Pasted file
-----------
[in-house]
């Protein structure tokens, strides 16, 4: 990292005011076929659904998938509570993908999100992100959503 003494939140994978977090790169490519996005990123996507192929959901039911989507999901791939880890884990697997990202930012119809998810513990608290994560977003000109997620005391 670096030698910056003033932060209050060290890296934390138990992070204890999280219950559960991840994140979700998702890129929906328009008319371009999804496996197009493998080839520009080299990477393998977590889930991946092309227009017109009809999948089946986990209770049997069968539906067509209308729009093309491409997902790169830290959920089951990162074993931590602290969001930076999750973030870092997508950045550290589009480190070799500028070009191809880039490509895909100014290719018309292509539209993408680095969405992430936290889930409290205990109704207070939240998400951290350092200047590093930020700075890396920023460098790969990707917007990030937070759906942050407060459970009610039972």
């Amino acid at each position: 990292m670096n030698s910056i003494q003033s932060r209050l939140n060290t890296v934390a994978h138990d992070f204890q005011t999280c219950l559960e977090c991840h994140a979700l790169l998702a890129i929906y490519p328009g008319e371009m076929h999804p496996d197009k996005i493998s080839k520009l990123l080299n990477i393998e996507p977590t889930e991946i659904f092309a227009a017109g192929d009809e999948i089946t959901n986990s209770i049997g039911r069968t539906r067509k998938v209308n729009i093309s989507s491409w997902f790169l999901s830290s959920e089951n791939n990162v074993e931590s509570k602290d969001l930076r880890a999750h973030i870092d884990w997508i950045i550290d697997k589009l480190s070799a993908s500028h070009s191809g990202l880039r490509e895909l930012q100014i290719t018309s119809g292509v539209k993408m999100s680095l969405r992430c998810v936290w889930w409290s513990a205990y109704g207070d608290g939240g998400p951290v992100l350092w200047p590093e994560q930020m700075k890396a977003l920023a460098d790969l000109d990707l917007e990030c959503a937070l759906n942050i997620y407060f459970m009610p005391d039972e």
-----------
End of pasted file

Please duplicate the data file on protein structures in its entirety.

[in-house]
């Protein structure tokens, strides 16, 4: 990292005011076929659904998938509570993908999100992100959503 003494939140994978977090790169490519996005990123996507192929959901039911989507999901791939880890884990697997990202930012119809998810513990608290994560977003000109997620005391 670096030698910056003033932060209050060290890296934390138990992070204890999280219950559960991840994140979700998702890129929906328009008319371009999804496996197009493998080839520009080299990477393998977590889930991946092309227009017109009809999948089946986990209770049997069968539906067509209308729009093309491409997902790169830290959920089951990162074993931590602290969001930076999750973030870092997508950045550290589009480190070799500028070009191809880039490509895909100014290719018309292509539209993408680095969405992430936290889930409290205990109704207070939240998400951290350092200047590093930020700075890396920023460098790969990707917007990030937070759906942050407060459970009610039972």
């Amino acid at each position: 990292m670096n030698s910056i003494q003033s932060r209050l939140n060290t890296v934390a994978h138990d992070f204890q005011t999280c219950l559960e977090c991840h994140a979700l790169l998702a890129i929906y490519p328009g008319e371009m076929h999804p496996d197009k996005i493998s080839k520009l990123l080299n990477i393998e996507p977590t889930e991946i659904f092309a227009a017109g192929d009809e999948i089946t959901n986990s209770i049997g039911r069968t539906r067509k998938v209308n729009i093309s989507s491409w997902f790169l999901s830290s959920e089951n791939n990162v074993e931590s509570k602290d969001l930076r880890a999750h973030i870092d884990w997508i950045i550290d697997k589009l480190s070799a993908s500028h070009s191809g990202l880039r490509e895909l930012q100014i290719t018309s119809g292509v539209k993408m999100s680095l969405r992430c998810v936290w889930w409290s513990a205990y109704g207070d608290g939240g998400p951290v992100l350092w200047p590093e994560q930020m700075k890396a977003l920023a460098d790969l000109d990707l917007e990030c959503a937070l759906n942050i997620y407060f459970m009610p005391d039972e």